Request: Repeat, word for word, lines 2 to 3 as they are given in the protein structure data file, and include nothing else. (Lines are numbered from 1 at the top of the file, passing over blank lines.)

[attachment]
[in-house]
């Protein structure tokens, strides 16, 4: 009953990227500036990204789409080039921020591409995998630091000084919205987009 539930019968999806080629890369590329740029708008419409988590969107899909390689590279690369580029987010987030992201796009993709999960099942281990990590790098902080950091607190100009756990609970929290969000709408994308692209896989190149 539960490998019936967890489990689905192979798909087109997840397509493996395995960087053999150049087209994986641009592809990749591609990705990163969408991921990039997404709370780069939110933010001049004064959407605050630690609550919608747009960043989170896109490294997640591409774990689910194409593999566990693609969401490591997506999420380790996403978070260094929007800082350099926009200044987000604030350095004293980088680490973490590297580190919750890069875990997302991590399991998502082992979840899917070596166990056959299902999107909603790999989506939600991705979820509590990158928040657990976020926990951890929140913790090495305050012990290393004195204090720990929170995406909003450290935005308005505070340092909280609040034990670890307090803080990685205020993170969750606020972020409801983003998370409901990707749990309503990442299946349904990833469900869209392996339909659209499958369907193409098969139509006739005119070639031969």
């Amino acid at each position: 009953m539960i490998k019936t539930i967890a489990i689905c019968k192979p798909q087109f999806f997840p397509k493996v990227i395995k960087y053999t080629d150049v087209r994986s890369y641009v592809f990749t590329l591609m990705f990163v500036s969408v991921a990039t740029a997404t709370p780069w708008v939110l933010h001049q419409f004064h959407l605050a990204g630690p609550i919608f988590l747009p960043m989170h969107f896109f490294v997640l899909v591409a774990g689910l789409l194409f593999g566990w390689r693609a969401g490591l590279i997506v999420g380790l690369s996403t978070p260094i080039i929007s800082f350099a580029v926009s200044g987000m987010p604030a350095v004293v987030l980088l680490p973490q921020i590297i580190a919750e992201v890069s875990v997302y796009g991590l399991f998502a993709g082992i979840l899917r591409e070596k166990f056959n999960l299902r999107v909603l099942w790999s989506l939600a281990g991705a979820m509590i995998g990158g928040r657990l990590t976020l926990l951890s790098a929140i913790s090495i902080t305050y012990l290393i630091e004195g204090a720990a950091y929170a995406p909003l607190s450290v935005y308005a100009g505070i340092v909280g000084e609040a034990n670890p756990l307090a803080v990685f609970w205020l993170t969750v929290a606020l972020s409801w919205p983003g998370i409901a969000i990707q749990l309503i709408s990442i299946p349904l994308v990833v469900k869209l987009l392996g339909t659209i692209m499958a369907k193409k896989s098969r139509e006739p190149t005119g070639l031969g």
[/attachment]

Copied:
């Protein structure tokens, strides 16, 4: 009953990227500036990204789409080039921020591409995998630091000084919205987009 539930019968999806080629890369590329740029708008419409988590969107899909390689590279690369580029987010987030992201796009993709999960099942281990990590790098902080950091607190100009756990609970929290969000709408994308692209896989190149 539960490998019936967890489990689905192979798909087109997840397509493996395995960087053999150049087209994986641009592809990749591609990705990163969408991921990039997404709370780069939110933010001049004064959407605050630690609550919608747009960043989170896109490294997640591409774990689910194409593999566990693609969401490591997506999420380790996403978070260094929007800082350099926009200044987000604030350095004293980088680490973490590297580190919750890069875990997302991590399991998502082992979840899917070596166990056959299902999107909603790999989506939600991705979820509590990158928040657990976020926990951890929140913790090495305050012990290393004195204090720990929170995406909003450290935005308005505070340092909280609040034990670890307090803080990685205020993170969750606020972020409801983003998370409901990707749990309503990442299946349904990833469900869209392996339909659209499958369907193409098969139509006739005119070639031969």
């Amino acid at each position: 009953m539960i490998k019936t539930i967890a489990i689905c019968k192979p798909q087109f999806f997840p397509k493996v990227i395995k960087y053999t080629d150049v087209r994986s890369y641009v592809f990749t590329l591609m990705f990163v500036s969408v991921a990039t740029a997404t709370p780069w708008v939110l933010h001049q419409f004064h959407l605050a990204g630690p609550i919608f988590l747009p960043m989170h969107f896109f490294v997640l899909v591409a774990g689910l789409l194409f593999g566990w390689r693609a969401g490591l590279i997506v999420g380790l690369s996403t978070p260094i080039i929007s800082f350099a580029v926009s200044g987000m987010p604030a350095v004293v987030l980088l680490p973490q921020i590297i580190a919750e992201v890069s875990v997302y796009g991590l399991f998502a993709g082992i979840l899917r591409e070596k166990f056959n999960l299902r999107v909603l099942w790999s989506l939600a281990g991705a979820m509590i995998g990158g928040r657990l990590t976020l926990l951890s790098a929140i913790s090495i902080t305050y012990l290393i630091e004195g204090a720990a950091y929170a995406p909003l607190s450290v935005y308005a100009g505070i340092v909280g000084e609040a034990n670890p756990l307090a803080v990685f609970w205020l993170t969750v929290a606020l972020s409801w919205p983003g998370i409901a969000i990707q749990l309503i709408s990442i299946p349904l994308v990833v469900k869209l987009l392996g339909t659209i692209m499958a369907k193409k896989s098969r139509e006739p190149t005119g070639l031969g």